Pinot Noir is also a primary grape used in France to make traditional method sparkling wines. That’s right, we can’t forget about Champagne. Here, it adds red berry flavors and body to blends. Or it can stand on its own in a Blanc de Noir style.
In Germany, Pinot Noir is the third most planted grape variety, where it goes by the name Spätburgunder. With its already cold climate, this grape does best in the warmer region of Baden. They are earthy with flavors of red plum.
The Italians call this grape Pinot Nero. And it’s found in the northern part of the country. These wines are some of the ripest Pinot Noir in the Old World.
The United States is one of the top Pinot producers. It grows best in the cooler coastal areas of California, like Sonoma Coast and Napa Valley’s Los Carneros. Here, it’s more fruit-forward and oaky than Old World styles.
And let’s not forget about Oregon. The Willamette Valley is famous for its intense Pinots with a flavor profile reminiscent of Coca-Cola. But I’m sorry to tell you that, unlike the beloved soft drink, you won’t find Pinot in Oregon’s vending machines.
New Zealand’s Central Otago region is known for full-bodied and juicy versions of this vino. And down under, it does best in Australia’s cool to moderate sites like Yarra Valley, Mornington Peninsula, and Tasmania.
Although better known for Pinotage (a cross between Pinot Noir and Cinsault), South Africa also has some Pinot Noir. Versions from coastal sites like Walker Bay have toasty notes from the use of a portion of new oak.
And in South America, you’ll find it in both Chile (San Antonio Valley and Casablanca Valley) and Argentina (Patagonia Region).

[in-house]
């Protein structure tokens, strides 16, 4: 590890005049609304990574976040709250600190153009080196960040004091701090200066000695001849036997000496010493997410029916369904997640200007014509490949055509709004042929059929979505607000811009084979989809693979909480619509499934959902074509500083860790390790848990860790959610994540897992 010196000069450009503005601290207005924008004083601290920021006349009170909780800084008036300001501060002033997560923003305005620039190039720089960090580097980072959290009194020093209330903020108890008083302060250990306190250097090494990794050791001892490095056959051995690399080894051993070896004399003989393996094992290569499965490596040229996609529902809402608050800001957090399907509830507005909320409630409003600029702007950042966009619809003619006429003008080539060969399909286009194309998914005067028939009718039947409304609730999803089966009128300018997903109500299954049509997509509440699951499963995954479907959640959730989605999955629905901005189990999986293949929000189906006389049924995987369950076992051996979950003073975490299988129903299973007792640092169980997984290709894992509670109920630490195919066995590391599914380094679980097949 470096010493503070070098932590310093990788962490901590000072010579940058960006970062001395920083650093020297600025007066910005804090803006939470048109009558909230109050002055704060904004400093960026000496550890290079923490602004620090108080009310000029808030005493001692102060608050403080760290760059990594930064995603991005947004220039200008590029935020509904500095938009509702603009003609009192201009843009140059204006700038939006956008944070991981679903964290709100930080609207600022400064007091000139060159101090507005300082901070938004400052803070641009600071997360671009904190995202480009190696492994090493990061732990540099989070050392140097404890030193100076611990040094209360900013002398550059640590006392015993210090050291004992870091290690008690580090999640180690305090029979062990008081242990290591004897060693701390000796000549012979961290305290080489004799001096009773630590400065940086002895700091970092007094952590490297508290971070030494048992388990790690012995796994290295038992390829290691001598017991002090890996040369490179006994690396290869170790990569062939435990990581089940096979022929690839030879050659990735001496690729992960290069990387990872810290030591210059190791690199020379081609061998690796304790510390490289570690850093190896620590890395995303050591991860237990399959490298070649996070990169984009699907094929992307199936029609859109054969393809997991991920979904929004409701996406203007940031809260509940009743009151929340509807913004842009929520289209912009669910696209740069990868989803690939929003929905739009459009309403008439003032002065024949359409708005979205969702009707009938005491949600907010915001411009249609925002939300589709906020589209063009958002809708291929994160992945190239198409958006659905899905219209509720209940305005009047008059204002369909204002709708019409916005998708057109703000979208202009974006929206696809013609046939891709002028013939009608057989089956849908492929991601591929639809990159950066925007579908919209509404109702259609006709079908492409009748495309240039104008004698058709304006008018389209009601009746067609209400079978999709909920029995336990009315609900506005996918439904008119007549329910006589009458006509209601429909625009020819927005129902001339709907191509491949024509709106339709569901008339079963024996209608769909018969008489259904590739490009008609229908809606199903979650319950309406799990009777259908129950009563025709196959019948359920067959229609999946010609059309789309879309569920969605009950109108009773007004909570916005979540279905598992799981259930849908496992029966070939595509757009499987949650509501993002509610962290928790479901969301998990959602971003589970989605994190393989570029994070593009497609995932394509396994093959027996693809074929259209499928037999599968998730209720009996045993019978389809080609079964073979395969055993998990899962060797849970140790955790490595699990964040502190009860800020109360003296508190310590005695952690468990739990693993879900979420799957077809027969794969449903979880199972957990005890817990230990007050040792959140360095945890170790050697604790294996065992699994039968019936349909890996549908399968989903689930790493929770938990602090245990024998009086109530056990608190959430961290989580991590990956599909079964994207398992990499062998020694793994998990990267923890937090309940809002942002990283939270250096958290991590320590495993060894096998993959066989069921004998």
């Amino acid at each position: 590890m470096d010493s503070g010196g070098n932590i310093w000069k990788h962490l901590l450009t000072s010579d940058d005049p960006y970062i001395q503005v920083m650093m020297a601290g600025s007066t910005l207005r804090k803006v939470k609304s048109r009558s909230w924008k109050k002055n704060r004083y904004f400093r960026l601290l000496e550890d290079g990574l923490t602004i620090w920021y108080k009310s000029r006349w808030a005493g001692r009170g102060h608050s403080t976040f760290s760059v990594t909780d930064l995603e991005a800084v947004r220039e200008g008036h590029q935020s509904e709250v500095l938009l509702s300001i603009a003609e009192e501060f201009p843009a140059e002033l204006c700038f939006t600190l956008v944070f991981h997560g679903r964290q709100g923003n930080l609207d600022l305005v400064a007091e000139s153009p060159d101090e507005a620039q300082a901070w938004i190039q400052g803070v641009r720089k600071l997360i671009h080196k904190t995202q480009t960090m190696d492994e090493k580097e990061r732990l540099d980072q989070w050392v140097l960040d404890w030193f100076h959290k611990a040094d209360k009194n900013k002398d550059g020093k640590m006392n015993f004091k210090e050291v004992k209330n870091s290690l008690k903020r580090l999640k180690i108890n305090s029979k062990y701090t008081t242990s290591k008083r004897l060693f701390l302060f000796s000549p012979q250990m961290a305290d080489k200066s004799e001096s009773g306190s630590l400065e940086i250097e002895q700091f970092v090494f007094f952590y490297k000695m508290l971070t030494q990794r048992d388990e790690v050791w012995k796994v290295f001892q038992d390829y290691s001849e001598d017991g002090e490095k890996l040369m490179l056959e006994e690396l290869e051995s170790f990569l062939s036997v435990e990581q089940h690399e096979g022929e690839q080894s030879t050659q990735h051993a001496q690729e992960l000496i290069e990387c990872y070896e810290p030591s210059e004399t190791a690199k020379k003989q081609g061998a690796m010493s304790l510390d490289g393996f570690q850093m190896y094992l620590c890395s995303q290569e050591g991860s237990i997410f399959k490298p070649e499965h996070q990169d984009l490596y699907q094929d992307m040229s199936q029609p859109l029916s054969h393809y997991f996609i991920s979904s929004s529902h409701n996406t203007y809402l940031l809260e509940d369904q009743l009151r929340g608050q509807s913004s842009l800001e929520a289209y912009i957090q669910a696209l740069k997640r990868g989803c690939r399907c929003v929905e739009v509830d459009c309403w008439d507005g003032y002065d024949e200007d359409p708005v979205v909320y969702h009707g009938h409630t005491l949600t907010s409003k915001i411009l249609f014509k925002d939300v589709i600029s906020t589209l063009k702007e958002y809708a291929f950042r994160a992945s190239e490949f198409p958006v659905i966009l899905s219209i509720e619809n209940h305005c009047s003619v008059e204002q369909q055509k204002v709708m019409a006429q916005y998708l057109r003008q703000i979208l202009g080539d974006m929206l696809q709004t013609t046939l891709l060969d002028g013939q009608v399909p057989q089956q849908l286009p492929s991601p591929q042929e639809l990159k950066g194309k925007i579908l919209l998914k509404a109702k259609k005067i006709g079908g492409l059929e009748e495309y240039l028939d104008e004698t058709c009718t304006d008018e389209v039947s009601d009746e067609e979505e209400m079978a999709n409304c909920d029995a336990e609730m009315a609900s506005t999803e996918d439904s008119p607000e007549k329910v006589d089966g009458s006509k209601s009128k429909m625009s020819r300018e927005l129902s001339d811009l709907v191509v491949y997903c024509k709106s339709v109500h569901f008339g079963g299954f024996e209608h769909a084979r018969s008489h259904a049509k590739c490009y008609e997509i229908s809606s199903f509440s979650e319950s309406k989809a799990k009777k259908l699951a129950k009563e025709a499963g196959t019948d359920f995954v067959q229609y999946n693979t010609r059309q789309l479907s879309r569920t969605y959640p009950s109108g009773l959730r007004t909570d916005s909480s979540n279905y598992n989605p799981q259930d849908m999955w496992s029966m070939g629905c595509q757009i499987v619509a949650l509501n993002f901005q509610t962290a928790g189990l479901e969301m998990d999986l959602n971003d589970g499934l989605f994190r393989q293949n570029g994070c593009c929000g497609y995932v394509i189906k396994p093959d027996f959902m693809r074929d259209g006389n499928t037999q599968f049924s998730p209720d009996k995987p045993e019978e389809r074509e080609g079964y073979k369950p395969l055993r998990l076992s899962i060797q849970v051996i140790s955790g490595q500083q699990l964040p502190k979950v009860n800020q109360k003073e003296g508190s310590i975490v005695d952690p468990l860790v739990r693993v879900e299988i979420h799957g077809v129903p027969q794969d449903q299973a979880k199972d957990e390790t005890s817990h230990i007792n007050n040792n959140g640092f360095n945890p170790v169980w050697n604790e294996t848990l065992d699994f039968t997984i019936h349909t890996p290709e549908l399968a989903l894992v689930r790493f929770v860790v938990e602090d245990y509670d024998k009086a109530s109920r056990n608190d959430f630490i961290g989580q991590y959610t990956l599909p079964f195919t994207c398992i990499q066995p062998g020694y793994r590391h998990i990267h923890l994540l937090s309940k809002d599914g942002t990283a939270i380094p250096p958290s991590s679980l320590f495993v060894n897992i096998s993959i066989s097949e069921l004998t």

Cabernet Sauvignon Regions
Starting in Cabernet Sauvignon’s hometown, the left bank of Bordeaux is most known for Cabernet-based blends. These can often include Cabernet Franc and sometimes Merlot. The wines will be high in tannin to withstand the test of time. And they’ll usually have some herbal and floral notes.
Cabernet is increasingly being grown in Spain as well. It’s used as a blending grape with Tempranillo and Garnacha to add more color, acidity, and tannin. Look for top-quality versions from Priorat.
Not to be left out, Bolgheri in Italy is becoming a hot spot for Super Tuscans. These Bordeaux-style blends feature Cabernet amongst other international and local grape varieties (e.g., Sangiovese).
Napa Valley is practically synonymous with Cabernet Sauvignon, being its best-known grape. If you want the best of the best, seek out ones from the AVAs of Rutherford, Oakville, or Stags Leap District.
This variety can also be found throughout California (at varying levels of quality) and in Washington State. Versions from the U.S. are typically made as a single varietal wine that’s fruit forward with vanilla from new oak. And less tannin but more alcohol from the warm climate.
South Africa makes some beautiful Bordeaux-style blends with Cab (check out ones from Stellenbosch wineries). It’s also found in their Cape Blends with Pinotage or as a single varietal. The style tends to be somewhere between California and Bordeaux.
If you want a steal, go for a Cabernet from South America. Chile is one of the best bangs for your buck. Here, it’s full-bodied with ripe black fruits and often an herbaceous character. The better versions come from Aconcagua Valley and Apalta in Colchagua Valley.
And in Argentina, Cabernet is the third-most planted variety. It likes Mendoza’s high altitude with cool nights and warm days.
Australia also has a couple of key wine regions for Cabernet production. Ones from Coonawarra have a distinctive eucalyptus note thought to come from the eucalyptus trees grown around the vineyards. And Margaret River is known for its Bordeaux-style blends.
Differences in Price
Pinot Noir Price
As a fickle grape, good-value versions of Pinot Noir are hard to come by.
For a quality Burgundy, expect to spend upwards of $40 (but if you have some extra change lying around, you can easily drop a cool $15k on a bottle). And even in California, you’ll be looking at $30+ for a good Pinot Noir.
Italy, New Zealand, and Oregon start in the $20 range for decent quality. And more affordable versions can be found in Argentina and Germany for about $15.